CT, what would we be a good squat workout to complement your triple threat routine?
bump for CT
Why don't you actually try a workout and asses the results instead of busting the poor guys balls. He told you once he works about 70 hours a week. He isn't your own persoanl consultant.
CT did not lie when he said that this program was potent. After my first workout of the Triple Threat (and really it was just a "double threat" because I didn't feel comfortable doing the heavy negatives due to a prior injury) I didn't want to think about touching a weight for 3 days afterwards. And it wasn't because I was feeling lazy; it was definitely a feeling that my CNS had gotten a shock and needed to recover. The second week was better and I was able to do high pulls and cleans after about 2 days of rest, but no heavy DLs or squats. Week 3 I decided to see what effect 2 weeks of Triple Threat had on my squat, and my squat increased. Bottom line: you could probably get away without squatting on this program.
However, if you feel you must squat, do Triple Threat on your first workout of the week and squats the last workout of the week. I wouldn't do anything tougher than a 5x5. I recall in a prior post that CT advised against doing a Triple Threat-style workout for the squat in addition to DL. Now, if you want to try and do 2 Triple Threats for the DL during the week, which CT's article said you can try to do, I wouldn't even bother with squatting. Just do some lunges and 1-legged squats to give your quads some extra training, although the DL will stress your quads, too, just not as much.
way too much volume, and only for advanced trainees
To what are you referring - the Triple Threat program or my recommendations? CT admitted it was tough, which is why he said do not use it for more than 4 weeks.
I think overtraining is overrated - everyone is so damned worried about it that they don't actually TRAIN.
This is an autoregulating program, so whether or not it's high volume will depend on how well you're doing on a particular day. The sample workout has a trainee going to 12 sets combined of DL and high pulls. That's because the sample trainee was obviously having a good day and was able to increase his rep maxes (3RM, 2RM, and even 1RM). However, the program also states that if you miss a lift, you're done for the day.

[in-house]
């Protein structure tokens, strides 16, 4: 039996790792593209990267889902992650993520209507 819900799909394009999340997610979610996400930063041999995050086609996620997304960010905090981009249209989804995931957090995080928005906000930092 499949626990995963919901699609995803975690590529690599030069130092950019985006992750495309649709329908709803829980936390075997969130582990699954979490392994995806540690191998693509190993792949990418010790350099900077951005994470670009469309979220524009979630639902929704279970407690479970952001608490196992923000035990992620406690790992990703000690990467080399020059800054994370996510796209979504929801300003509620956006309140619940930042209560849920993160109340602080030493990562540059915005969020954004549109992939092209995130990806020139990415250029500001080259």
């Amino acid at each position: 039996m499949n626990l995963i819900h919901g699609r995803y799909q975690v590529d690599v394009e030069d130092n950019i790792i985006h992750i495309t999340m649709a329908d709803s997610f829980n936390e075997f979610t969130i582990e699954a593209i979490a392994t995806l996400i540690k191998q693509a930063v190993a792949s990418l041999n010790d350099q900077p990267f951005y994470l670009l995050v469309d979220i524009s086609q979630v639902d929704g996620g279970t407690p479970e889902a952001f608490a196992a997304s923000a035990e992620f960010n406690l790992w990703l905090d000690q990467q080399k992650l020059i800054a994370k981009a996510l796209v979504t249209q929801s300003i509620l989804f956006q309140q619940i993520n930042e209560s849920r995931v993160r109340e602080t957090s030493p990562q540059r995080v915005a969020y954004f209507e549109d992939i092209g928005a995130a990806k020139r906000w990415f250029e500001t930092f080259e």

I experienced some great results with the plan that carried over to my power clean AND squat.
Well OT is a misused word, overreaching would be the correct term, and I've been there quite a bit msyelf, infact I deliberately induce it
I'm a volume freak (as MTB knows), and work hard as hard on recovery as I do on training.
The key to avoiding true OT is building up work capacity over time. That's why Mike's example is excellent, because he added to his routine as his capacity for recovery increased.
phil, CT already asked you not to bump your posts. After you did again, ou might as well have put "but don't reply" in the thread title.
And like irondoc said, try something, and if it doesn't work, then you know for yourself. The next time you see a program similar to the one that failed you, you'll know what to expect. You'll be a smarter person for it.
I'm sorry if I sound angry but you did the exact same thing with me and it's annoying.
Rick uses Triple Threat as a warm up.
Phil - Dude, sounds like you've made some enemies. Obviously CT is the man for this type of info, but as you can see, there are plenty of knowledgeable people around who are willing to help and can offer some knowledge. Common sense goes a long way as well. You know your body's limits and you know how hard a program like Triple Threat can be. Do it, then add squats later in the week. If your squat workout sucked, then you know you're probably not fully recovered from the Threat. One week's worth of overtraining won't kill you. Or do like I did - adjust to the volume of the Threat, then start adding other stuff as you body adjusts to the Threat. Adaptation can be a wonderful thing.